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Thursday, 19 January 2023

Demand in China and Europe is pushing up EVs’ global market share + The crypto market may be thawing

EVs are getting a bigger slice of the market share pie, thanks to China + Europe: Out of the c.80.6 mn cars sold worldwide last year, electric vehicles accounted for 10%, marking a “milestone” for EVs’ market share, the Wall Street Journal reports, citing industry data. Globally, EV sales rose 68% y-o-y to reach 7.8 mn units in 2022 — at the same time that the total number of vehicles sold dipped 1% y-o-y. The surge was led primarily by China, where 19% of cars sold were EVs, along with Europe, where EVs accounted for 11% of sales. In the US, EVs’ market share rose just 2.3 percentage points y-o-y and conventional vehicles continue to account for nearly 95% of automotive sales.

Expect to see EVs’ market share growing faster, soon — but volumes may drop: Automotive players expect to see “strong growth” in the sale of electric vehicles in the next few years, particularly as conventional automakers begin rolling out their own electric models and industry leader Tesla introduces new models. In China, the “tipping point” where EV sales are on par with conventional vehicles could come “between 2025 and 2030,” according to Volkswagen’s China head. But while EVs could account for a larger portion of total automotive market share moving forward, economic headwinds and reduced demand are expected to dampen sales volumes, analysts tell the Wall Street Journal.

Android + iOS users will now pay the same amount for Twitter’s once-coveted blue check: Twitter’s blue check mark — which was once given to verified public figures at no cost — can now be purchased by Android users through the Twitter Blue membership for USD 11 per month, Reuters reports. This pricing means Android and iOS users will pay the same amount for the membership, after Android users were initially going to be charged less. By pricing Android users’ subscriptions at a higher rate, Twitter is looking to compensate for the costs charged by Android’s Google Play Store and Apple’s App Store. The company will also offer a lower yearly plan for web users at USD 84, compared to the USD 8 monthly web subscription price in select countries including the US, Canada, UK, Japan, New Zealand, and Australia. The controversial feature was introduced last year to boost Twitter's income growth as Elon Musk battles to keep advertisers.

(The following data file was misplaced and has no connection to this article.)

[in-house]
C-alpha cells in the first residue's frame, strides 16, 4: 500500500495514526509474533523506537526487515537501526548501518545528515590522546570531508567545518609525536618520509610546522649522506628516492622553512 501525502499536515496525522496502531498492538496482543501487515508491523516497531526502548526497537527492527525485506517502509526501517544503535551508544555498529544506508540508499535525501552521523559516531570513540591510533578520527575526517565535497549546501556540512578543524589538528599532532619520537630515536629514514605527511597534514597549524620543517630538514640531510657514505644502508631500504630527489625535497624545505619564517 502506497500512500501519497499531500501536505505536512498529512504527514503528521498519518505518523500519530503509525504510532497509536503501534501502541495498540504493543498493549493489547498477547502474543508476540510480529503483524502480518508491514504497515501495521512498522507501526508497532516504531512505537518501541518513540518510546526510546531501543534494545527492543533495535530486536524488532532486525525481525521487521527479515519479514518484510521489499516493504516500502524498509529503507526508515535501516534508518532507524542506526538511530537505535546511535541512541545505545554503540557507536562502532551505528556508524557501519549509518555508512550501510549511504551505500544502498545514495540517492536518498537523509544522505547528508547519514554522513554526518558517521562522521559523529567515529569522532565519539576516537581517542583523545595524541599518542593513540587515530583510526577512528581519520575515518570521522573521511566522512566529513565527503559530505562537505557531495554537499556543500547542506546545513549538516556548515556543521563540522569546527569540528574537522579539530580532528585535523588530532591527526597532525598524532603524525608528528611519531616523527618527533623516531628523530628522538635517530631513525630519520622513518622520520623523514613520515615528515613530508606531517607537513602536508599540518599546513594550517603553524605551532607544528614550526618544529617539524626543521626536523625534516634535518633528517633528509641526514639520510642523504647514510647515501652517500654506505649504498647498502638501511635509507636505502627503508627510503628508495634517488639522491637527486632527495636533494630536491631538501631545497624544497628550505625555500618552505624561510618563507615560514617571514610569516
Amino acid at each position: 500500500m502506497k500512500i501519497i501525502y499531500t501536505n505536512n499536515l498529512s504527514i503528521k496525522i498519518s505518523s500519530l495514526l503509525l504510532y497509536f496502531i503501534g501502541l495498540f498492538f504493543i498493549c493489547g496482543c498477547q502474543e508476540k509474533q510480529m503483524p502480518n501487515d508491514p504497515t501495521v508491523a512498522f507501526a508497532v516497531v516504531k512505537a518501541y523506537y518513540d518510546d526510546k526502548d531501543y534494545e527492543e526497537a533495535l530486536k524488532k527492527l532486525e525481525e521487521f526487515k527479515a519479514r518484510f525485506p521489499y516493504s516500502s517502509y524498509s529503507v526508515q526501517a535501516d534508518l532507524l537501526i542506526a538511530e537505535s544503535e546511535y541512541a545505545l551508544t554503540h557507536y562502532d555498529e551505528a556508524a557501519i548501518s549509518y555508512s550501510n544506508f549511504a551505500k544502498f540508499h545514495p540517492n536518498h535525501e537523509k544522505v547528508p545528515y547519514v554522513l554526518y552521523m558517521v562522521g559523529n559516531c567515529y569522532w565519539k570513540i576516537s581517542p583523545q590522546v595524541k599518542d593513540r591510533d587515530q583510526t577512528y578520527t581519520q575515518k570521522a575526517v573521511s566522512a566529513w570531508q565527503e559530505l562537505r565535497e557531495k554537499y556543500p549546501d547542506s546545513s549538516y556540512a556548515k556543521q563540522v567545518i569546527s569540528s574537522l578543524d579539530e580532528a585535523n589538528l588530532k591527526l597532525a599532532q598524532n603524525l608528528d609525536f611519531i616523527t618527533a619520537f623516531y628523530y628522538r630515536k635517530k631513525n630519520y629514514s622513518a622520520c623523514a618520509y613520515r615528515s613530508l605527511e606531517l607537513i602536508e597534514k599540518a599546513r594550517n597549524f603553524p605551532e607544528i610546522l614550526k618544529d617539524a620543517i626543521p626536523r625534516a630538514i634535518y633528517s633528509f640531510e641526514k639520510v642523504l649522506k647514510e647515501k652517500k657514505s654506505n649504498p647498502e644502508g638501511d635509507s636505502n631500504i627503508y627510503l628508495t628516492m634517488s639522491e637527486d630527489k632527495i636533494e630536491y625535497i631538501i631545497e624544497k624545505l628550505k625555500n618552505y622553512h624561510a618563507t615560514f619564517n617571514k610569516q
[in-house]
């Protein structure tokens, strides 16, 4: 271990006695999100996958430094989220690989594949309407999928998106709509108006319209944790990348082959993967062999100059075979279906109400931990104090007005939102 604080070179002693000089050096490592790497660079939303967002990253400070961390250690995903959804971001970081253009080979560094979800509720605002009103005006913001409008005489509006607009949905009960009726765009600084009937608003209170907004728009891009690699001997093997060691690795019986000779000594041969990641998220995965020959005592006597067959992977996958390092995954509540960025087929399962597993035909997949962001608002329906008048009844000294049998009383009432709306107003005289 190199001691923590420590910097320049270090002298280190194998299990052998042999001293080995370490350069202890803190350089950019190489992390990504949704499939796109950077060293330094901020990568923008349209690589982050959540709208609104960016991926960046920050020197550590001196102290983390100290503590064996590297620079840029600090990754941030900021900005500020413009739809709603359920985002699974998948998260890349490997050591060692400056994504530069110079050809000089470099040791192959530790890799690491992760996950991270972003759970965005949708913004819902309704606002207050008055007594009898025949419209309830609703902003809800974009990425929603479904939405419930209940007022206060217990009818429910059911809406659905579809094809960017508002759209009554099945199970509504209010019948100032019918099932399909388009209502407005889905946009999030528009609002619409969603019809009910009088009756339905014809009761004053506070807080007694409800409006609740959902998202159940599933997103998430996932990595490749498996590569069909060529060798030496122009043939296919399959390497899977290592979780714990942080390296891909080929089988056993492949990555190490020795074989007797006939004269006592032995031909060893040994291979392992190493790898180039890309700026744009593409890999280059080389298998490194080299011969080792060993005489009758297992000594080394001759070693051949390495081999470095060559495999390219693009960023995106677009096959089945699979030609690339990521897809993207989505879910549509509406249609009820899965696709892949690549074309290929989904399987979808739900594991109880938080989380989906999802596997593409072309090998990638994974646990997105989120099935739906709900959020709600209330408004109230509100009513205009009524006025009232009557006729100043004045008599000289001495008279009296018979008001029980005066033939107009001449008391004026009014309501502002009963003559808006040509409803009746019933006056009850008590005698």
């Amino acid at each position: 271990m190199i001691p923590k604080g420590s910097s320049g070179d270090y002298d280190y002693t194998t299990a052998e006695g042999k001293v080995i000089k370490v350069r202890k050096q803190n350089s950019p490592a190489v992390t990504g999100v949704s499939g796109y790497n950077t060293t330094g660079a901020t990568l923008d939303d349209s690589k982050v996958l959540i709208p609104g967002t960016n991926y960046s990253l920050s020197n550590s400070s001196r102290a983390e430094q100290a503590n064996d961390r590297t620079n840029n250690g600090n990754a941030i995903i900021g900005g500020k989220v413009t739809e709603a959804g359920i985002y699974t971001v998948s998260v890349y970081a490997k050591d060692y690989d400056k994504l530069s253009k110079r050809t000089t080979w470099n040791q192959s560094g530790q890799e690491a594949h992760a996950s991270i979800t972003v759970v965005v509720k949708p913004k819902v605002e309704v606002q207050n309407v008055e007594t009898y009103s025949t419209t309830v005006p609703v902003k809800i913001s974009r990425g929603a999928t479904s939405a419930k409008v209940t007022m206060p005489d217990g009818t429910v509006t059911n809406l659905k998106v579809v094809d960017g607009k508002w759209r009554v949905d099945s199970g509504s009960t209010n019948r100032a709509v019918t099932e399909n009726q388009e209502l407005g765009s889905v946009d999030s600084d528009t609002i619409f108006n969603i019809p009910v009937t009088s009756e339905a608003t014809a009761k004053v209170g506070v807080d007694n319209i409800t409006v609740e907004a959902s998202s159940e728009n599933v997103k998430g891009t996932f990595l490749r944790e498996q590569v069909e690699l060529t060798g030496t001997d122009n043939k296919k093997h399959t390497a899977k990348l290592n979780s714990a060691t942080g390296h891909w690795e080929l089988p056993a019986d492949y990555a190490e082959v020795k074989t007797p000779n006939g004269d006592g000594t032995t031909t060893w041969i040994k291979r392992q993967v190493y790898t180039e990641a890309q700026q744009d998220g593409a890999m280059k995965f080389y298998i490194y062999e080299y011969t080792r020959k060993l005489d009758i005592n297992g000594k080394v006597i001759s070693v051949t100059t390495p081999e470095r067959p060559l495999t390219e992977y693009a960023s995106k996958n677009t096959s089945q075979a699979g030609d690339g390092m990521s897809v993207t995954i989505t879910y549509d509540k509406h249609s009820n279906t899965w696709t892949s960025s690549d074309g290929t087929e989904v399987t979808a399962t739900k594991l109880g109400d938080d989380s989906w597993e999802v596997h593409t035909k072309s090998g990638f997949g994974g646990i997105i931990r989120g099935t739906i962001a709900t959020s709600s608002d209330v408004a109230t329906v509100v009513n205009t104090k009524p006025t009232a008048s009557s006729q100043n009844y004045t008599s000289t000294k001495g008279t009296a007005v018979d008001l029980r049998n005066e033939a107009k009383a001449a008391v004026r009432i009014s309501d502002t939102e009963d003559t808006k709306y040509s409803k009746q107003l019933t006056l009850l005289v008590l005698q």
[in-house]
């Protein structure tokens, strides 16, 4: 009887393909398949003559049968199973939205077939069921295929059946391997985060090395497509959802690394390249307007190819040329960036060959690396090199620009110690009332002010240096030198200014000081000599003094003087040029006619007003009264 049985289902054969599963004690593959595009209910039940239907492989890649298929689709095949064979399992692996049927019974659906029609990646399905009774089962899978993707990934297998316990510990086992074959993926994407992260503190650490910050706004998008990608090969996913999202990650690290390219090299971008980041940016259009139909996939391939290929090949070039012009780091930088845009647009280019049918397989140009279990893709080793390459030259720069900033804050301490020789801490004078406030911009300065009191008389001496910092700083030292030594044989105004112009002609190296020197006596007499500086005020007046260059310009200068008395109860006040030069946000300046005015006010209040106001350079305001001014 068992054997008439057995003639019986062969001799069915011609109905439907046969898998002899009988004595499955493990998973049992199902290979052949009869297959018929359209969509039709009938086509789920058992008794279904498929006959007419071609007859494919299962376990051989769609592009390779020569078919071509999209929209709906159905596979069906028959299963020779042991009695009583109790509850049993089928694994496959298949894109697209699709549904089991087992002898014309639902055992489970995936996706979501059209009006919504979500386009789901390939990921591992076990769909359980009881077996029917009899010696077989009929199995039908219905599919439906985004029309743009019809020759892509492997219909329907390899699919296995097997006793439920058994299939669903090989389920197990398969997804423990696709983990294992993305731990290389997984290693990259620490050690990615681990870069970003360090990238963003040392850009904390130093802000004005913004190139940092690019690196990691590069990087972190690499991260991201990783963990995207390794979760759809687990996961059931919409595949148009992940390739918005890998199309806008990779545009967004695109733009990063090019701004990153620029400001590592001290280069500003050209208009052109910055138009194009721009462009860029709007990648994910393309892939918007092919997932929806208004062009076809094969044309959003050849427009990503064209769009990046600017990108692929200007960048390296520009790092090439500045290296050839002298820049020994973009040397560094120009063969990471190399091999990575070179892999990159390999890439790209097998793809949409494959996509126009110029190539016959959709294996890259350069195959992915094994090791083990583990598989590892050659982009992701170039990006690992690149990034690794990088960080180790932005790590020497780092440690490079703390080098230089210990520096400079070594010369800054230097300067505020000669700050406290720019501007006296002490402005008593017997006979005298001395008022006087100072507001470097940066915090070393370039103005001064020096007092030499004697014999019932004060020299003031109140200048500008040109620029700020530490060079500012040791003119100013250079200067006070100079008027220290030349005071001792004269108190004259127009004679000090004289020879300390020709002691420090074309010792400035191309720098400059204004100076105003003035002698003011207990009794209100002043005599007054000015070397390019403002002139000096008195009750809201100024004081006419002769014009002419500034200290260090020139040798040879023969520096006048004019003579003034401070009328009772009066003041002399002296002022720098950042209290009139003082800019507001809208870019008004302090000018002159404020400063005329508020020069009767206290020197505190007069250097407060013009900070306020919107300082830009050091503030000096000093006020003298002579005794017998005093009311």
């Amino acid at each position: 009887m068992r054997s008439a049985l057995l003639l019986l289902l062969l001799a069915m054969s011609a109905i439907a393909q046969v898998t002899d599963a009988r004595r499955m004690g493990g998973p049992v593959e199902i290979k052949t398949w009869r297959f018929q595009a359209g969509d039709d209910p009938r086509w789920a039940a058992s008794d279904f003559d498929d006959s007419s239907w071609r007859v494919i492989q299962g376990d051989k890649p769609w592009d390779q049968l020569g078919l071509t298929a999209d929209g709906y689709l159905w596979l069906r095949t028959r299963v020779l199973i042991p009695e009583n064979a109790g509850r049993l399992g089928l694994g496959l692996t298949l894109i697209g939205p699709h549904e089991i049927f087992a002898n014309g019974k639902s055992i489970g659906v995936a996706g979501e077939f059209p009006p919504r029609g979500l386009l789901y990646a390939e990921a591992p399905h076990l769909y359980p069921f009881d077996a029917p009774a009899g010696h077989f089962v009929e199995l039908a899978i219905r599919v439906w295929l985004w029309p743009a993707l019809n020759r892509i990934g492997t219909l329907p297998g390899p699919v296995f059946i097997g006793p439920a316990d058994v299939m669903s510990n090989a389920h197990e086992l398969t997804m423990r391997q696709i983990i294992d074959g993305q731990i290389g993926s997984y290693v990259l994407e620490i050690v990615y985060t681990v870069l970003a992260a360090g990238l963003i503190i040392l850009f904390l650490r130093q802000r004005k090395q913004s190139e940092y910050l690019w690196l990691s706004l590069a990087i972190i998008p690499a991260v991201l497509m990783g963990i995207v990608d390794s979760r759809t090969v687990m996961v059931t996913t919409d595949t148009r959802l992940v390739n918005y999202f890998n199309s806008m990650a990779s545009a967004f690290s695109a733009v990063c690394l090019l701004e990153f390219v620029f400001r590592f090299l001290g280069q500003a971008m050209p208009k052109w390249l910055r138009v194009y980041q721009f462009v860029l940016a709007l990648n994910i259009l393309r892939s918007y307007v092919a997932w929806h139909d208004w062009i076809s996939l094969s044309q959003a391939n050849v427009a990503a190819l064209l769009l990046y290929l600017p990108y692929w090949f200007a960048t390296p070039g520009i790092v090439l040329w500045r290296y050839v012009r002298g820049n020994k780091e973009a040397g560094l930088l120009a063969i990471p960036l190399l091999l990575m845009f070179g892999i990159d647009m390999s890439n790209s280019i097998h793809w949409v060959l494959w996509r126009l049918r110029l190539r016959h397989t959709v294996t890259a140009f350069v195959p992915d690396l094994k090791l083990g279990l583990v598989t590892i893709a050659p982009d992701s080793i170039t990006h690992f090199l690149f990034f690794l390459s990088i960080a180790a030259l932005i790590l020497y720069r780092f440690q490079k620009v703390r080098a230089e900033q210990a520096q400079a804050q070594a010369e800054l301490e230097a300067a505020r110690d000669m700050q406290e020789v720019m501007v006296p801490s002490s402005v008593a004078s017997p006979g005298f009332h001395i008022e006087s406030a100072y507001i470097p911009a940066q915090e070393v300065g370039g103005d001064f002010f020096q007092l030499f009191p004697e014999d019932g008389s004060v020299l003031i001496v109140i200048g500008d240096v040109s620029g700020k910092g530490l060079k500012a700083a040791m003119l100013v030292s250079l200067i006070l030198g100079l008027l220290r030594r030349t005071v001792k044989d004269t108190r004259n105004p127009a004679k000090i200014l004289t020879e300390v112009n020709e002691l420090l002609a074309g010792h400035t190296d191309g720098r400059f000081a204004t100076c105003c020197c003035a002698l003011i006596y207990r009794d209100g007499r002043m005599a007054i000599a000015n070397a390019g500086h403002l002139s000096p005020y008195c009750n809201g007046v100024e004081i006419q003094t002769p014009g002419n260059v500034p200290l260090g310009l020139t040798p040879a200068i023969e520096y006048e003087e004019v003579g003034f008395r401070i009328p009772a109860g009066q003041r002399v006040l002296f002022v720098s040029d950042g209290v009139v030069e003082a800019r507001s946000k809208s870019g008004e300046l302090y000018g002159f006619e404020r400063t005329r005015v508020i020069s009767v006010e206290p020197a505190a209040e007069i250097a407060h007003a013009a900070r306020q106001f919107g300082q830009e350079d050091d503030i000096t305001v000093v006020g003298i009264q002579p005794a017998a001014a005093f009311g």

Is the crypto market getting a second chance at life? BTC is up by more than 25% since the beginning of the year, according to market data, suggesting the crypto market is thawing after a cold winter in 2022, the Financial Times reports. The crypto rally is being fueled by optimism that the US economy will see a “soft landing,” as inflation begins to cool down and the US Federal Reserve starts to pull the brakes on its aggressive monetary tightening cycle. An optimistic outlook and a weakening USD are together pushing up “most asset classes,” which is spilling over into crypto, analysts tell the salmon-colored paper.

IN CASE YOU NEEDED REMINDING- The crypto market was in crisis late last year on the back of the FTX scandal, in which the crypto exchange — once one of the world’s largest — collapsed after Binance abandoned its plans to acquire FTX due to allegations of fraud. FTX filed for Chapter 11 in November, setting off a domino effect on other crypto players that collapsed and filed for bankruptcy such as Genesis, Three Arrows Capital, and BlockFi.

It wouldn’t be crypto if it weren’t weird and volatile: The surge in the broader crypto market also fueled a rally in a new dog-themed memecoin, bonk, which soared 5000% in its first few days of trading following its launch in December, Reuters reports. The memecoin has since cooled down, but remains up 900% year-to-date, according to the newswire, highlighting the hyper-volatility of the tokens. Some of the most populars meme coins include Dogecoin, which started the phenomenon, Shibu Inu, and Dogelon Mars.

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